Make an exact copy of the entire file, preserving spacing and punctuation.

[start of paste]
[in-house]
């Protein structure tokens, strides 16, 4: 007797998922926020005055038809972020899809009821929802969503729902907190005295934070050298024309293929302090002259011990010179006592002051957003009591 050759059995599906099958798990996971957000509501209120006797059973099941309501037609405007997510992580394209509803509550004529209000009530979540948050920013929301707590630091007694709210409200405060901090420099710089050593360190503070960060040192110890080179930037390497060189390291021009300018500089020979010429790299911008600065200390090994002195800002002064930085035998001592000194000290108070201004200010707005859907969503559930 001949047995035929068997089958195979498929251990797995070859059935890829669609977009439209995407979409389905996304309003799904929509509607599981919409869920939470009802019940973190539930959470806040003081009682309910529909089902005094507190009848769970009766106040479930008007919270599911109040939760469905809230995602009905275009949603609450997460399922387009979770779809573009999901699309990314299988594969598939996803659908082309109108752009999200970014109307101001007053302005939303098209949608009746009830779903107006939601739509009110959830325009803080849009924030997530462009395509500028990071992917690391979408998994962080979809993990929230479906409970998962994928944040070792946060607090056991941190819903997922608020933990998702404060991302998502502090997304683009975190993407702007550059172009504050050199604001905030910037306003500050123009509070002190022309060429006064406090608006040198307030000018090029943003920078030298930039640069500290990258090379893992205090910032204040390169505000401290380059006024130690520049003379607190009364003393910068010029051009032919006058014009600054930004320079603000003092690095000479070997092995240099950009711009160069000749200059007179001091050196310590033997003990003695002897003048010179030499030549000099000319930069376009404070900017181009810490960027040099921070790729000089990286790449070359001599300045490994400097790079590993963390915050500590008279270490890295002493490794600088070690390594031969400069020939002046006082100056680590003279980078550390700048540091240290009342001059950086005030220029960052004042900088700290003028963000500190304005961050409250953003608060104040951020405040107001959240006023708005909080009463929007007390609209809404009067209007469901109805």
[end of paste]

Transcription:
[in-house]
């Protein structure tokens, strides 16, 4: 007797998922926020005055038809972020899809009821929802969503729902907190005295934070050298024309293929302090002259011990010179006592002051957003009591 050759059995599906099958798990996971957000509501209120006797059973099941309501037609405007997510992580394209509803509550004529209000009530979540948050920013929301707590630091007694709210409200405060901090420099710089050593360190503070960060040192110890080179930037390497060189390291021009300018500089020979010429790299911008600065200390090994002195800002002064930085035998001592000194000290108070201004200010707005859907969503559930 001949047995035929068997089958195979498929251990797995070859059935890829669609977009439209995407979409389905996304309003799904929509509607599981919409869920939470009802019940973190539930959470806040003081009682309910529909089902005094507190009848769970009766106040479930008007919270599911109040939760469905809230995602009905275009949603609450997460399922387009979770779809573009999901699309990314299988594969598939996803659908082309109108752009999200970014109307101001007053302005939303098209949608009746009830779903107006939601739509009110959830325009803080849009924030997530462009395509500028990071992917690391979408998994962080979809993990929230479906409970998962994928944040070792946060607090056991941190819903997922608020933990998702404060991302998502502090997304683009975190993407702007550059172009504050050199604001905030910037306003500050123009509070002190022309060429006064406090608006040198307030000018090029943003920078030298930039640069500290990258090379893992205090910032204040390169505000401290380059006024130690520049003379607190009364003393910068010029051009032919006058014009600054930004320079603000003092690095000479070997092995240099950009711009160069000749200059007179001091050196310590033997003990003695002897003048010179030499030549000099000319930069376009404070900017181009810490960027040099921070790729000089990286790449070359001599300045490994400097790079590993963390915050500590008279270490890295002493490794600088070690390594031969400069020939002046006082100056680590003279980078550390700048540091240290009342001059950086005030220029960052004042900088700290003028963000500190304005961050409250953003608060104040951020405040107001959240006023708005909080009463929007007390609209809404009067209007469901109805």